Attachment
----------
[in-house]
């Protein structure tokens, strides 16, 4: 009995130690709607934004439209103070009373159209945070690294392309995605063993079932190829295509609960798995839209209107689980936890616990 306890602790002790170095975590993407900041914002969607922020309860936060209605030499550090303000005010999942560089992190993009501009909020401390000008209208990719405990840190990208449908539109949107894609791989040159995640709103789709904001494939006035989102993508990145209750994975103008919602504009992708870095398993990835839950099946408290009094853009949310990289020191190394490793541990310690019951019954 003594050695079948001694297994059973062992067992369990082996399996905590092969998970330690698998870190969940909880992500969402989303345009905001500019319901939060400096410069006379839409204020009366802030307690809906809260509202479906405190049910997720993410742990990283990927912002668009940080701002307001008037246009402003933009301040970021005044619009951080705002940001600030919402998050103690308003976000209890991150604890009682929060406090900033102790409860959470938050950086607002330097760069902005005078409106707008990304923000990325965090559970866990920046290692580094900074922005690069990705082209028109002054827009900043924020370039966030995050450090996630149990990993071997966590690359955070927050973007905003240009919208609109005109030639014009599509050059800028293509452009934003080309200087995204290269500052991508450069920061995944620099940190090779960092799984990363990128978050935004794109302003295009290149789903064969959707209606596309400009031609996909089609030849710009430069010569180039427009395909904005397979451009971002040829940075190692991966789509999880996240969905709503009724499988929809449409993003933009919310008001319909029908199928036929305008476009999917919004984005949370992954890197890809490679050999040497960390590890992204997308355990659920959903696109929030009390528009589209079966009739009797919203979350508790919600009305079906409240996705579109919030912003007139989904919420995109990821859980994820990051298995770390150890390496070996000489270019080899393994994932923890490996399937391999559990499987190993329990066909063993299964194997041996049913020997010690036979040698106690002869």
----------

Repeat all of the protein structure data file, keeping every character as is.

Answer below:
[in-house]
């Protein structure tokens, strides 16, 4: 009995130690709607934004439209103070009373159209945070690294392309995605063993079932190829295509609960798995839209209107689980936890616990 306890602790002790170095975590993407900041914002969607922020309860936060209605030499550090303000005010999942560089992190993009501009909020401390000008209208990719405990840190990208449908539109949107894609791989040159995640709103789709904001494939006035989102993508990145209750994975103008919602504009992708870095398993990835839950099946408290009094853009949310990289020191190394490793541990310690019951019954 003594050695079948001694297994059973062992067992369990082996399996905590092969998970330690698998870190969940909880992500969402989303345009905001500019319901939060400096410069006379839409204020009366802030307690809906809260509202479906405190049910997720993410742990990283990927912002668009940080701002307001008037246009402003933009301040970021005044619009951080705002940001600030919402998050103690308003976000209890991150604890009682929060406090900033102790409860959470938050950086607002330097760069902005005078409106707008990304923000990325965090559970866990920046290692580094900074922005690069990705082209028109002054827009900043924020370039966030995050450090996630149990990993071997966590690359955070927050973007905003240009919208609109005109030639014009599509050059800028293509452009934003080309200087995204290269500052991508450069920061995944620099940190090779960092799984990363990128978050935004794109302003295009290149789903064969959707209606596309400009031609996909089609030849710009430069010569180039427009395909904005397979451009971002040829940075190692991966789509999880996240969905709503009724499988929809449409993003933009919310008001319909029908199928036929305008476009999917919004984005949370992954890197890809490679050999040497960390590890992204997308355990659920959903696109929030009390528009589209079966009739009797919203979350508790919600009305079906409240996705579109919030912003007139989904919420995109990821859980994820990051298995770390150890390496070996000489270019080899393994994932923890490996399937391999559990499987190993329990066909063993299964194997041996049913020997010690036979040698106690002869």